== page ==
This month, the U.S. Supreme Court in Petrella v. Metro-Goldwyn-Mayer, Inc. revived copyright infringement claims based on the motion picture Raging Bull, and in the process may have killed the "discovery rule" for when a copyright claim accrues. Raging Bull is based on the life of boxing champion Jake LaMotta, who co-wrote a screenplay in 1963 with Frank Petrella telling his story. MGM released the movie in 1980. Frank Petrella's daughter renewed the copyright in the screenplay, and eventually sued MGM for copyright infringement.
The Court determined that the three-year statute of limitations for copyright infringement claims begins to run on the date the infringement occurs, not on the date the copyright owner discovers the infringement. The Court also observed that there may be several distinct acts of infringement and, thus, several distinct accruals of claims – which is often the case with many copyright infringement cases. This means that the accrual, and expiration, of one cause of action for copyright infringement does not necessarily bar a separate, later claim of infringement.
Interestingly, the central issue before the Court was whether Ms. Petrella had waited too long to file suit and therefore was barred by the doctrine of laches, which is defined as when one's unreasonable delay in pursuing a right or claim results in the equitable bar of the claim. The Court said "no," allowing Ms. Petrella to maintain her suit, which she filed in 2009, even though she first became aware of her potential copyright claim as early as 1991, because Ms. Petrella did not sue for the acts of infringement occurring in 1991 but only the infringements that occurred in the three years preceding her filing suit. But in reaching its decision, the Court squarely addressed the statute of limitations, 17 U.S.C. §507(b), and found that a copyright claim arises when an infringing act occurs: "Under the Act's three-year provision, an infringement is actionable within three years, and only three years, of its occurrence. And the infringer is insulated from liability for earlier infringements of the same work."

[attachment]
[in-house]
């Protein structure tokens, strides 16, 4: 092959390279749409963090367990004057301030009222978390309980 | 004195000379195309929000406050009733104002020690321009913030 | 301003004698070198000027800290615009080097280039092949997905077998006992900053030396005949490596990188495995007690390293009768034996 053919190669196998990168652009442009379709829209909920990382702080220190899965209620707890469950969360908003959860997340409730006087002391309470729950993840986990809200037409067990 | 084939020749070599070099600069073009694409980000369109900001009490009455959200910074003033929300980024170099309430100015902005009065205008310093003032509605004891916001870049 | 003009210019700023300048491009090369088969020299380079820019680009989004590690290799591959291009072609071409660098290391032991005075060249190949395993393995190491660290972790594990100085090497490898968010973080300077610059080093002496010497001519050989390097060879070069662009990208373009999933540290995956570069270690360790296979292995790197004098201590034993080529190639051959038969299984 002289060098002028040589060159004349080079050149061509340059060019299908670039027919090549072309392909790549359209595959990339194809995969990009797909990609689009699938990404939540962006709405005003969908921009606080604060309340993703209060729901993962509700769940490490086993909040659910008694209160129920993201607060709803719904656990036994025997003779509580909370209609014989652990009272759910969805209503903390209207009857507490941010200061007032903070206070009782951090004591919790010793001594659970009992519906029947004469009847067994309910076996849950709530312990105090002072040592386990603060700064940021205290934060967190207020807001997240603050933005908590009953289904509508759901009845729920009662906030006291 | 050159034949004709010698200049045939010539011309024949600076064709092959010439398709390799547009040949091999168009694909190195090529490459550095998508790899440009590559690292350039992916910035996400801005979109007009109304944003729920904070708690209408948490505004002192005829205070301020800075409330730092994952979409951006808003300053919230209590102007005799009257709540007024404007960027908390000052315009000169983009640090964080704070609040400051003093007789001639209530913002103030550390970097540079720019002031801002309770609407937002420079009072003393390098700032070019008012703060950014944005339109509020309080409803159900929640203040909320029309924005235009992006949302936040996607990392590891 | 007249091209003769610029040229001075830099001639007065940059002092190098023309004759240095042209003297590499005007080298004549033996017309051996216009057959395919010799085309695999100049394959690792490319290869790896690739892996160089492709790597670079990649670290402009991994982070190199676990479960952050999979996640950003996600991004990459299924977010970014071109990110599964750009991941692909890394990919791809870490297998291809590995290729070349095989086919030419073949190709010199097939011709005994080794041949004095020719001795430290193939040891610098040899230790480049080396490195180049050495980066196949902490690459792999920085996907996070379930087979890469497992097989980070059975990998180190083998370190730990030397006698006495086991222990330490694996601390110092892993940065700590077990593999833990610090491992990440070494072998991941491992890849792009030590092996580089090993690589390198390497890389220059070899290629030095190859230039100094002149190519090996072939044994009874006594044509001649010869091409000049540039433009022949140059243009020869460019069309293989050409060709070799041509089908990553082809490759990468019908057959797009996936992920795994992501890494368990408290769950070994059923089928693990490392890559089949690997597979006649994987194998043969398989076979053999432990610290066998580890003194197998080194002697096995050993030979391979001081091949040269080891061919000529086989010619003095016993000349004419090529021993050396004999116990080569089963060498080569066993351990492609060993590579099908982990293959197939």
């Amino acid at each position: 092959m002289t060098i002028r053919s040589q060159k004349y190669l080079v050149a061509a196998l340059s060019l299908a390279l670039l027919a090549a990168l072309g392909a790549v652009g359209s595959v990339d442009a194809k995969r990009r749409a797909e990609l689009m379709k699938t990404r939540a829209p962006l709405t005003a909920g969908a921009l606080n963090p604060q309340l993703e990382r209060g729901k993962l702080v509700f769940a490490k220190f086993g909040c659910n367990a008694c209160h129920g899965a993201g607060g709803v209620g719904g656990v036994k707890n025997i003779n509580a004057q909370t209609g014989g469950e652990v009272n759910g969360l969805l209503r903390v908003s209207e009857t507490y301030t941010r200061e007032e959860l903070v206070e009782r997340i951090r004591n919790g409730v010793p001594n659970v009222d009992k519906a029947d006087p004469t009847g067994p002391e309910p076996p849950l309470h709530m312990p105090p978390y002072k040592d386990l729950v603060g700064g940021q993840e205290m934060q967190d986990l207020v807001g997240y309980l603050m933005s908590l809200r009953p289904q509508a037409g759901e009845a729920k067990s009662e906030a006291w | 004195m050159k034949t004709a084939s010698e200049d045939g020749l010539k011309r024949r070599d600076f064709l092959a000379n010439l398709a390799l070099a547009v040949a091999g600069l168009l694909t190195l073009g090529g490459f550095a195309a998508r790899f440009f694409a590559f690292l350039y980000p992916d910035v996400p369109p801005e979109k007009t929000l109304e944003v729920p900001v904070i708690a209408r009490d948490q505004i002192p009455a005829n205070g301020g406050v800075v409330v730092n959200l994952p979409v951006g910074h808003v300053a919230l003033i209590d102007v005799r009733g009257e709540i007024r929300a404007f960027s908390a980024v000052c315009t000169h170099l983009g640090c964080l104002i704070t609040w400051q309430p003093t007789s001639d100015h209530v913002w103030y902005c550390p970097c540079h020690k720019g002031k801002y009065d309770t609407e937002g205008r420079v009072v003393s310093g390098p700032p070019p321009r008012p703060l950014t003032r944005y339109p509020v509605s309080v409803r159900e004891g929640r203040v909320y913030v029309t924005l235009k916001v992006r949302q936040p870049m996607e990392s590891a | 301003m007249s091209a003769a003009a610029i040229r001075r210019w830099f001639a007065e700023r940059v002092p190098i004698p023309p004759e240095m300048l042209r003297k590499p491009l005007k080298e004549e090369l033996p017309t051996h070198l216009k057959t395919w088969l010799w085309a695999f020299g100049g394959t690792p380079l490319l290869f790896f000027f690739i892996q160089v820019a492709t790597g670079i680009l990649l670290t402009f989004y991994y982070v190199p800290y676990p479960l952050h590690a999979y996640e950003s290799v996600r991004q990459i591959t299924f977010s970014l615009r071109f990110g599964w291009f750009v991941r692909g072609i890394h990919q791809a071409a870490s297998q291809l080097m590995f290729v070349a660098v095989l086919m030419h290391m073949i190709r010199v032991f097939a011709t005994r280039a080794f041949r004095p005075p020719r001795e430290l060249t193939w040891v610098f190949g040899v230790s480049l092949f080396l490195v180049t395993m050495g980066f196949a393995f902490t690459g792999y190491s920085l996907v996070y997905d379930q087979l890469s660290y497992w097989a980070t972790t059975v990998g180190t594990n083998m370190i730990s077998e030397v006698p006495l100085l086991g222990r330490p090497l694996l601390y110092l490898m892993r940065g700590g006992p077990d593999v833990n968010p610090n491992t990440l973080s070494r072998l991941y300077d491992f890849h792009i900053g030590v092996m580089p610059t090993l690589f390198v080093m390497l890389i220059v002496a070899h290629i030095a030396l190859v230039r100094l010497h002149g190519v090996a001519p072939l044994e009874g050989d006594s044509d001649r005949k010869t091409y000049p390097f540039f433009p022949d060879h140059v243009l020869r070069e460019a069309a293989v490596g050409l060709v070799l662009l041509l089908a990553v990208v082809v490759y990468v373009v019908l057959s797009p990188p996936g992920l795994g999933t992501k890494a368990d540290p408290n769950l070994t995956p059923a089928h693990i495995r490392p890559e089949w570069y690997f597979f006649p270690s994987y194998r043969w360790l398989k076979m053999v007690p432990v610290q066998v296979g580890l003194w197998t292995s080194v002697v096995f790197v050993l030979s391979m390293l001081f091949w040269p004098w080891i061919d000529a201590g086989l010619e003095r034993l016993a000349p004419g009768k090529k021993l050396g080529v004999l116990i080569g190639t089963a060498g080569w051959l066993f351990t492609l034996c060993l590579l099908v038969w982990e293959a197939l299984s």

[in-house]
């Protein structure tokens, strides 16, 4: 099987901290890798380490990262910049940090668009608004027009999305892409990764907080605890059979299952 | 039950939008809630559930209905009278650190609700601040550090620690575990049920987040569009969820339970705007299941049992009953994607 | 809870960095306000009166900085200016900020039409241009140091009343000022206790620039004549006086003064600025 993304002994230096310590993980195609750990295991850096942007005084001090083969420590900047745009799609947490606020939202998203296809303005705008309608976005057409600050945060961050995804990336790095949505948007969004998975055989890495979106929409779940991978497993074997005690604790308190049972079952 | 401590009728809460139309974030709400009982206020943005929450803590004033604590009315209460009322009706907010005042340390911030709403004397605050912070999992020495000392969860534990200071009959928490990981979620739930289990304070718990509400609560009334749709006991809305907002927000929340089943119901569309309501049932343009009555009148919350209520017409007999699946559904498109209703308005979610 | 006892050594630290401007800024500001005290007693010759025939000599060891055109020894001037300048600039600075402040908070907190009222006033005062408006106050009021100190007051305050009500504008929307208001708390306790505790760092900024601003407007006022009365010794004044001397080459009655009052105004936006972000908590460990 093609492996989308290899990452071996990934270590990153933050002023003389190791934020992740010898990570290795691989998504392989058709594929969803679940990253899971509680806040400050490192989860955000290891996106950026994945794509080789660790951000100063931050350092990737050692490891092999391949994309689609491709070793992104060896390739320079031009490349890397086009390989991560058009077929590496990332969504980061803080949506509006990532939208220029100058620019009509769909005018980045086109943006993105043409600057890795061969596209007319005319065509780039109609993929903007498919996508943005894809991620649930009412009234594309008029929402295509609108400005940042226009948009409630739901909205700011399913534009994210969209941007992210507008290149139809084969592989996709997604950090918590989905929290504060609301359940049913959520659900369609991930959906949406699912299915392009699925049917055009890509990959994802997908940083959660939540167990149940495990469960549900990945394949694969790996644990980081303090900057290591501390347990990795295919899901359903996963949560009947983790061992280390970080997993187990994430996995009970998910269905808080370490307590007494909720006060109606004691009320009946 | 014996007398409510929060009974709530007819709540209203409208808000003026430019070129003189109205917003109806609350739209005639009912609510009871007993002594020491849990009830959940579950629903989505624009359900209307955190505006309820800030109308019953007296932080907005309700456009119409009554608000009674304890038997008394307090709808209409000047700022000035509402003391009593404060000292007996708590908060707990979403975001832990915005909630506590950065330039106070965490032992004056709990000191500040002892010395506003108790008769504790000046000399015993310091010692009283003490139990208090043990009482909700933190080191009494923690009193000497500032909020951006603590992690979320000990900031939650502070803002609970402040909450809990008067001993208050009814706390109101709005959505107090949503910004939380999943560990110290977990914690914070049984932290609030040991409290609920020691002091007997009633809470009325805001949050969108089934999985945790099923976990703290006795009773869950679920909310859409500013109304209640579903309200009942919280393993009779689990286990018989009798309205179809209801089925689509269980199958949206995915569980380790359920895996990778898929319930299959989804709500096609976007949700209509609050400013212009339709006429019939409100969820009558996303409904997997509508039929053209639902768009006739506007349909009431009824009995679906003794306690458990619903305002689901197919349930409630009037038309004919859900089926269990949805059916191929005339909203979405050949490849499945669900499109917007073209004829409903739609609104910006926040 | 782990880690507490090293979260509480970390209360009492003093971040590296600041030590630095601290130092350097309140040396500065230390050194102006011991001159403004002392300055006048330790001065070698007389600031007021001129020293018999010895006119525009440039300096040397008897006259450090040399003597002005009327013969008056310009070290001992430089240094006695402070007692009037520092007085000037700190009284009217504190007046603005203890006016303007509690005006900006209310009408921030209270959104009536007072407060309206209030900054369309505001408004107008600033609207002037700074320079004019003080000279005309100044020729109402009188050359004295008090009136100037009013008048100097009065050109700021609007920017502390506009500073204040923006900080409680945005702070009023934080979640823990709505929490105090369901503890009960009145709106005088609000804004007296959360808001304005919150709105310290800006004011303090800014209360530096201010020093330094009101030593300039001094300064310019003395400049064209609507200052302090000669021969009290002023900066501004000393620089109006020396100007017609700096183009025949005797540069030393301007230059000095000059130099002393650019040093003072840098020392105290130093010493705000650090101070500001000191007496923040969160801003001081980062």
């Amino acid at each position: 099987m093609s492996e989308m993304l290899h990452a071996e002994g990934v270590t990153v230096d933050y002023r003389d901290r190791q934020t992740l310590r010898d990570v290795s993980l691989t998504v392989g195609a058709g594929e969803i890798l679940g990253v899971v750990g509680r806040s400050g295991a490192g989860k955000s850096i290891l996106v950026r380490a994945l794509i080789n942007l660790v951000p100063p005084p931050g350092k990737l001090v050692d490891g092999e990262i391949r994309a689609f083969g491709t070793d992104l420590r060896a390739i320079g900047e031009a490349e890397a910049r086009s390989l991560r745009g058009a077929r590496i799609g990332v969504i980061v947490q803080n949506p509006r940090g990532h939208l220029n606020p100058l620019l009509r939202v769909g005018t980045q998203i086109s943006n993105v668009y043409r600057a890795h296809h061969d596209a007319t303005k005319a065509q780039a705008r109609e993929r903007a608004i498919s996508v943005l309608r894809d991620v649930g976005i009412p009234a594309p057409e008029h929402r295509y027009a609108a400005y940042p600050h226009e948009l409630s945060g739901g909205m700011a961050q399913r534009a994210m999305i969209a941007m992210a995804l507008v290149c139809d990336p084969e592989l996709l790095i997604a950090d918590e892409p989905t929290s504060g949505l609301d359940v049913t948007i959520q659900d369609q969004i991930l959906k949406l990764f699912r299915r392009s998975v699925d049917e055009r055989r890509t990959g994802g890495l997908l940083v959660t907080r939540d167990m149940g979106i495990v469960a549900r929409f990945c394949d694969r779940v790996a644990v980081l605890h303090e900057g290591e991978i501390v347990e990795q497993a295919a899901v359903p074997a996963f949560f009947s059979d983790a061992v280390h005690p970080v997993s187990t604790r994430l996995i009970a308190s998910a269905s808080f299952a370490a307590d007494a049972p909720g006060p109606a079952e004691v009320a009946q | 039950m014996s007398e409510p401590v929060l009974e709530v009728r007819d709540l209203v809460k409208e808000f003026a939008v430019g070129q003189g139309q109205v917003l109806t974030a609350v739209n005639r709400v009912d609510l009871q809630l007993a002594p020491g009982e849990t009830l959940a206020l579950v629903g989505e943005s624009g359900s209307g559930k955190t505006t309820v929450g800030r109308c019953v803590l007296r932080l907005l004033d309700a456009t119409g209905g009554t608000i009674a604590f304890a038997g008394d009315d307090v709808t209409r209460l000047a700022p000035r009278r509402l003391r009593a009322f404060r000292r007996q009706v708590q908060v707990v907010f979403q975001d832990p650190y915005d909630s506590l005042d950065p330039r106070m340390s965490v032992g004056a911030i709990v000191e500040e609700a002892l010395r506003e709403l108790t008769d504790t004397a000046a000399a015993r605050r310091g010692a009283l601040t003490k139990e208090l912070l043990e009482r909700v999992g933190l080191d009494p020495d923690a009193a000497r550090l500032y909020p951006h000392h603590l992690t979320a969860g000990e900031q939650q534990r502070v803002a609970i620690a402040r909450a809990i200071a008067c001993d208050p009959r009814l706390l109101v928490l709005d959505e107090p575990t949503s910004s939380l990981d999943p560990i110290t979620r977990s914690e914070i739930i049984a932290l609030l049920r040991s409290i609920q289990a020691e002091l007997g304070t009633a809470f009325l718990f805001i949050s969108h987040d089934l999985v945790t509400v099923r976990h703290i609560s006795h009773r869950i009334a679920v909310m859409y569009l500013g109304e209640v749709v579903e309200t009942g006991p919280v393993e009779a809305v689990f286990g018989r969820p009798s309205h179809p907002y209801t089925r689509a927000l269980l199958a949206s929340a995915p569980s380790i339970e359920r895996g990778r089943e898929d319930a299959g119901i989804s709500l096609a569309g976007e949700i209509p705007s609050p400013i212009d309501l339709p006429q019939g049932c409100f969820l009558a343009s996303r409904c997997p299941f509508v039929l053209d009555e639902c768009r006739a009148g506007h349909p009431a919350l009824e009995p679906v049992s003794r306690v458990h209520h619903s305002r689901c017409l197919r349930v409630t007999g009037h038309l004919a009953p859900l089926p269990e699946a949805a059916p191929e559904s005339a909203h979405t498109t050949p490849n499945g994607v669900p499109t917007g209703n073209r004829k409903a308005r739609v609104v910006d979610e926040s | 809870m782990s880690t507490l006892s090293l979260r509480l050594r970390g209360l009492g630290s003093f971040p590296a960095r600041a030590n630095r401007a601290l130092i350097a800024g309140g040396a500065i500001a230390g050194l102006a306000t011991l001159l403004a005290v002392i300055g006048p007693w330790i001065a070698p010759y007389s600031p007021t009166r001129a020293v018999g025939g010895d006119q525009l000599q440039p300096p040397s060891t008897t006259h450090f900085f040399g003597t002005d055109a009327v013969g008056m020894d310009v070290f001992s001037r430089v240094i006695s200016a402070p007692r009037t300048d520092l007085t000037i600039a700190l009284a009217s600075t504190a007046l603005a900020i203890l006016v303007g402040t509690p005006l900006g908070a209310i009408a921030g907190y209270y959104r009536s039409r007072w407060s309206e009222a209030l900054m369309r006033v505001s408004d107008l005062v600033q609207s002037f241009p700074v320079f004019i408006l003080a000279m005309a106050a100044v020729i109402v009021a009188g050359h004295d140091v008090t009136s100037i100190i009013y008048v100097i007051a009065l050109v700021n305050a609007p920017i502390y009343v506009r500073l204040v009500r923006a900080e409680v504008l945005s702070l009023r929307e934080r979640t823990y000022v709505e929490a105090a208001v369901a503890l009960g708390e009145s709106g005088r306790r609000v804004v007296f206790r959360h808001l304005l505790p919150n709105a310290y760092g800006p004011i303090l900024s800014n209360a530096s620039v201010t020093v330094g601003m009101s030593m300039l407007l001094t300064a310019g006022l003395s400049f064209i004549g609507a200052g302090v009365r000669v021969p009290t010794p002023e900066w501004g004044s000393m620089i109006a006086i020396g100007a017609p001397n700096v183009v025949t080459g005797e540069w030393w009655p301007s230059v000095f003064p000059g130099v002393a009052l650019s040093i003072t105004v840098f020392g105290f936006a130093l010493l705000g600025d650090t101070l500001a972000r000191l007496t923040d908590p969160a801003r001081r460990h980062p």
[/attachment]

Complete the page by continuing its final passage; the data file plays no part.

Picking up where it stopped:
Prior to Petrella, the general rule in the federal Circuit Courts was that copyright claimants could file suit and claim damages if they did so within three years of first discovering an act of infringement, and by some interpretations, the claim for damages could be extended back in time as far as the previously unknown infringing acts occurred. Thus, an infringer who had been copying for ten years but was not found out until year eight and sued in year ten could be held liable for acts of infringement over the entire ten-year period. Petrella makes it clear that our hypothetical infringer can only be liable for damages from infringing acts that occurred in the three years before suit was filed. Petrella also makes clear that the hypothetical plaintiff, who found out and knew of the infringement in the first year, would not be prohibited from bringing his action in the tenth year for any independent acts of infringement that occurred in the final three years of infringement.
The Supreme Court's decision clarifies the point of accrual of a copyright infringement claim and establishes that the expiration of an earlier copyright infringement claim does not necessarily bar a later claim based on an independent act of infringement. Going forward, the Supreme Court's decision is a mixed blessing for both copyright owners and infringers. Infringers no longer have to be concerned with an almost unlimited "look back" period, and owners will almost never have to contend with laches as a defense to their claim.